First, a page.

I have just finished reading this book in the space of 24 hours. I don’t often have the time to just sit and read but as it was the first weekend at home after a busy few weeks I decided to indulge myself. And I’m glad I did.
It also helped that I’d had a sort of ‘connection’ with the family. We first came across them in Albury a few weeks ago in a bike shop/coffee shop when we were on our way to Melbourne. We saw their heavily laden bikes first and then realised they were a some sort of celebrities and heard fragments of conversations where a book was mentioned and gathered there had been some massive riding take place.
Then just days later I was in my favourite coffee shop, Nest: Cinema cafe and Books, back in my own little town and saw a poster advertising a book launch of the book, The Art of Free Travel, in just a few days time.
Despite having conflicting appointments I made the book launch and managed to hear the end of their talk about foraging. I also got to sample some of the horta that was served. I didn’t make the foraging walk but understand that it was very interesting hearing what can be foraged along the side of the road to feed a family of four.
The book launch consisted of readings from both Meg and Patrick and a question and answer session. The book has been written by each of them writing alternate chapters, so you get a good sense of their own individual voices. They are open and very honest throughout the book. They are also inspiring!
So what’s it about? Patrick and Meg decided to do a road trip with a difference, riding their bikes from Daylesford in Victoria along the east coast of Australia to Cape York and back. This is approximately 6000km of riding without factoring in all the many rides they did once they’d arrived in a town for a few days. But it wasn’t just the two of them along for the ride, they also had Zephyr their eleven year old son, toddler Woody and their family Jack Russell dog, Zero, with them too. They lived rough, rode hard and had numerous issues along the way. But they didn’t give up on their plan and thoroughly embraced the rhythm of their days of riding and sharing their story with others.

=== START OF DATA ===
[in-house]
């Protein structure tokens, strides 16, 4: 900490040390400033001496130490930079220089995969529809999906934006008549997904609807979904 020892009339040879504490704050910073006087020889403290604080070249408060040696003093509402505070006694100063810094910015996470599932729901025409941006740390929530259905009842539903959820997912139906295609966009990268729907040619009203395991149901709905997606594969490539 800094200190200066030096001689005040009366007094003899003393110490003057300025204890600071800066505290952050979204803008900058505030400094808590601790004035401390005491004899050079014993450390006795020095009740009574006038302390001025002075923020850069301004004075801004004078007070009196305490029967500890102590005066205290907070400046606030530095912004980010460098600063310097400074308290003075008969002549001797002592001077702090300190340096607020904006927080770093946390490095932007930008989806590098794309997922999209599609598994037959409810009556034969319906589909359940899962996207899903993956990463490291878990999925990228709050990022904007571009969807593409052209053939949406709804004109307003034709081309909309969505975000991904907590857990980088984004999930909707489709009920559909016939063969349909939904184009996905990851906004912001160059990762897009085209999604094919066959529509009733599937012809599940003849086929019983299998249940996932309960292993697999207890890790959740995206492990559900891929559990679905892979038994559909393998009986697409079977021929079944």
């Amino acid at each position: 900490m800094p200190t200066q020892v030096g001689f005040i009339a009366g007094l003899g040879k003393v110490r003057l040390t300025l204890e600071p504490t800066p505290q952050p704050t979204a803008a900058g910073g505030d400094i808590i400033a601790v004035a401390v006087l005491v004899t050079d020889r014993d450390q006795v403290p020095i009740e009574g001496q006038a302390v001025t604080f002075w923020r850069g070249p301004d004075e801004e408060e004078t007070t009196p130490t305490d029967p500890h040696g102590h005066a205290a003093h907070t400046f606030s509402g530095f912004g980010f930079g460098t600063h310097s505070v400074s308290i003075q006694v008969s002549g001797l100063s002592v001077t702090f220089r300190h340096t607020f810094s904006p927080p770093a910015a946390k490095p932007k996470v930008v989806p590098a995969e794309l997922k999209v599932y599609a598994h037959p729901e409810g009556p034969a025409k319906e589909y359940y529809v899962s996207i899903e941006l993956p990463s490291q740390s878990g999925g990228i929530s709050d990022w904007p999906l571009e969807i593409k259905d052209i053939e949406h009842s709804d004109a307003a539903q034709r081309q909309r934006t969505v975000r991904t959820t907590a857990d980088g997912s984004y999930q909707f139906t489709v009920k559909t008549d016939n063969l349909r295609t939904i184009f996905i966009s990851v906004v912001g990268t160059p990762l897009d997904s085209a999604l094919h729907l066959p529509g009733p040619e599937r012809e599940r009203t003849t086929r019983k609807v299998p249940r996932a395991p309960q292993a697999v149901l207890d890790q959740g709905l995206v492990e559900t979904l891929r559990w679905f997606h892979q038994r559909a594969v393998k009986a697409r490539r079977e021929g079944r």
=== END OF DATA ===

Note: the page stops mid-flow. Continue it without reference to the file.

They are a couple who’d been together for years and started out by wanting to become car free for a variety of reasons. They were already living a low-carbon life, into community gardens, permaculture, volunteering and had a real social conscience about food ethics and politics.
We base our creative practice on our concept of permapoesis, which simply means permanent making – an antidote to disposable culture. We practice an art that participates in what it represents; an art of social warming in an era of global warming.
They were also writing a book on all the free foods and medicine that are available if we know where to look and how to prepare them properly. They engaged with local Aboriginal communities along the way and learnt from the many locals they met. They were happy to share their story at any time and made lots of contacts through their social media sites and their blog Artist as Family.
The book tells their story beautifully and I would recommend it to anyone who would like an adventure but is a bit scared to take action (like me). I lived vicariously through them while reading the book and thoroughly enjoyed the experience. I take my hat off to them for following their hearts and for sharing their trip with us all. They are now doing a similar ride as a book tour and launching their book along the way.
I introduced myself to them at the book launch and I invited them to return one day to ride our Rail Trail – we’d offer our paddock as a camping ground and a hot shower would be available.
I love reading and have just updated my page on Books I’ve Read if you’d like to have a look-see.